One child in the pogrom death records who I have always wanted to write about is Boris Pasekov (Борис Пасеков), ‘about 8’. He is the only child of unknown age who is on the list without any family or mention of his father or where they were from. All the records are dated 27 October and state ‘killed at the time of the pogrom’.
Boris Pasekov, about 8
The pogrom list is far from complete – there were thought to have been about 900 deaths and the list has only 300, so it must have been compiled in one area or on one day, possibly from police records. So Boris Pasekov’s other family members may have died or the family may have fled from Odessa. Pasekov is not a common name and it does not appear in the Odessa directories or birth records. The closest name is Posokhov (Посохов ) which I found was a property-owning family in the directories of the early 1900s. On Wikipedia I found a Major General Andrei Andreivich Posokhov, Андрей Андреевич Посохов, born in 1872 in Odessa. In the directories there was an Andrei Ivanovich Posokhov (born 1879) who was in the Duma and an M. Andreivich who owned several properties in the city centre and in Moldavanka. One of the properties was very central at Ekaterinskaya St 29 and may have been the family home.
Ekaterinskaya St 29
I then checked the US records for Pasikovs and mainly found one family from Gomel in Belarus who went to Winnipeg and later Detroit, Michigan. There may have been other Pasikovs who emigrated later and appear in less records. Returning to Russian records, I tried the Yad Vashem Holocaust records and found a few Pasikovs and Pasikhovs from Gomel and various parts of central Ukraine, but none from Odessa.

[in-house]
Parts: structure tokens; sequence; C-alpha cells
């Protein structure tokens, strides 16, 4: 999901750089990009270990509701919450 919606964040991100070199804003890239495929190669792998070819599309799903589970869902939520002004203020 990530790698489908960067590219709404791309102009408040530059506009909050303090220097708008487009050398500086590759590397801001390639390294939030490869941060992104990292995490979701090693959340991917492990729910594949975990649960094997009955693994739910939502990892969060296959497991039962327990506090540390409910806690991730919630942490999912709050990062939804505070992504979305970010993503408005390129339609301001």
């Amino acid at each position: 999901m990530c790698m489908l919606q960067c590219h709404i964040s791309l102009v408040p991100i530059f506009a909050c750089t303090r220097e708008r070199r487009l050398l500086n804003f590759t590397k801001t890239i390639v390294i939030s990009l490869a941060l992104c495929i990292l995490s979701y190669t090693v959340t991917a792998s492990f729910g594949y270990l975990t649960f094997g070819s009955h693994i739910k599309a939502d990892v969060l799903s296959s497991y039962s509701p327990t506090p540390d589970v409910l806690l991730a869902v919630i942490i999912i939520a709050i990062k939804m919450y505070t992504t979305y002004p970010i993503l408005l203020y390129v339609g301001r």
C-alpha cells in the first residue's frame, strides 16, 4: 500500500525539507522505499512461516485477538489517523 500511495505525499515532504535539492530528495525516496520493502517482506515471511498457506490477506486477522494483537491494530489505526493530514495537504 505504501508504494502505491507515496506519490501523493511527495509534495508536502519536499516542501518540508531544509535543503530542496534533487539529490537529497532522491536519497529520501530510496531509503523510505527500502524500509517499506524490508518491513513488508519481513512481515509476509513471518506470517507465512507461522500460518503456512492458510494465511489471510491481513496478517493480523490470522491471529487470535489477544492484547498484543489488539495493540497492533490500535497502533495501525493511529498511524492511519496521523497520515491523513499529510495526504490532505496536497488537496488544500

Jews travelled great distances across Eastern Europe and Russia to better their lives, exemplified by the huge influx of Jews to Odessa in the late 1800s and early 1900s, so it is difficult to know whether these Pasikov families in Belarus and Ukraine were from the same family or different ones. I’m beginning to think that when a name is rare it might be one family as it was quite likely that, in a large family of up to 10 children, a few would go to distant towns to find better jobs, possibly somewhere where they knew a friend or relation.
As there was no indication of where Boris Pasekov was from, and he is not in the Odessa birth records, his family may have travelled from Gomel or from one of the closer towns in Ukraine to Odessa a few months or years before the pogrom. I next tried the birth, marriage and death records on Jewishgen and found Pasikovs in Gomel and Minsk, and a family in Soroki in Bessarabia, but not much more.
I then began to look through the Jewishgen Holocaust records and found a couple of people from Ukraine evacuated to Tashkent, one from Gomel and the other from Dobrai in the Nikolaevsky District, and finally in the Romanian records, I found someone evacuated during the war from Odessa, although it does not say where to. This was Nikolai Pasikov who was born in 1923 and was probably about 17 or 18 when he was evacuated. Unfortunately the record does not say where he was born. His parents were Ivan and Ekaterina, who lived at Voznesenskii Lane 1, a small street between the Jewish cemetery (on the edge of Moldavanka) and the railway station, at the south edge of the city centre.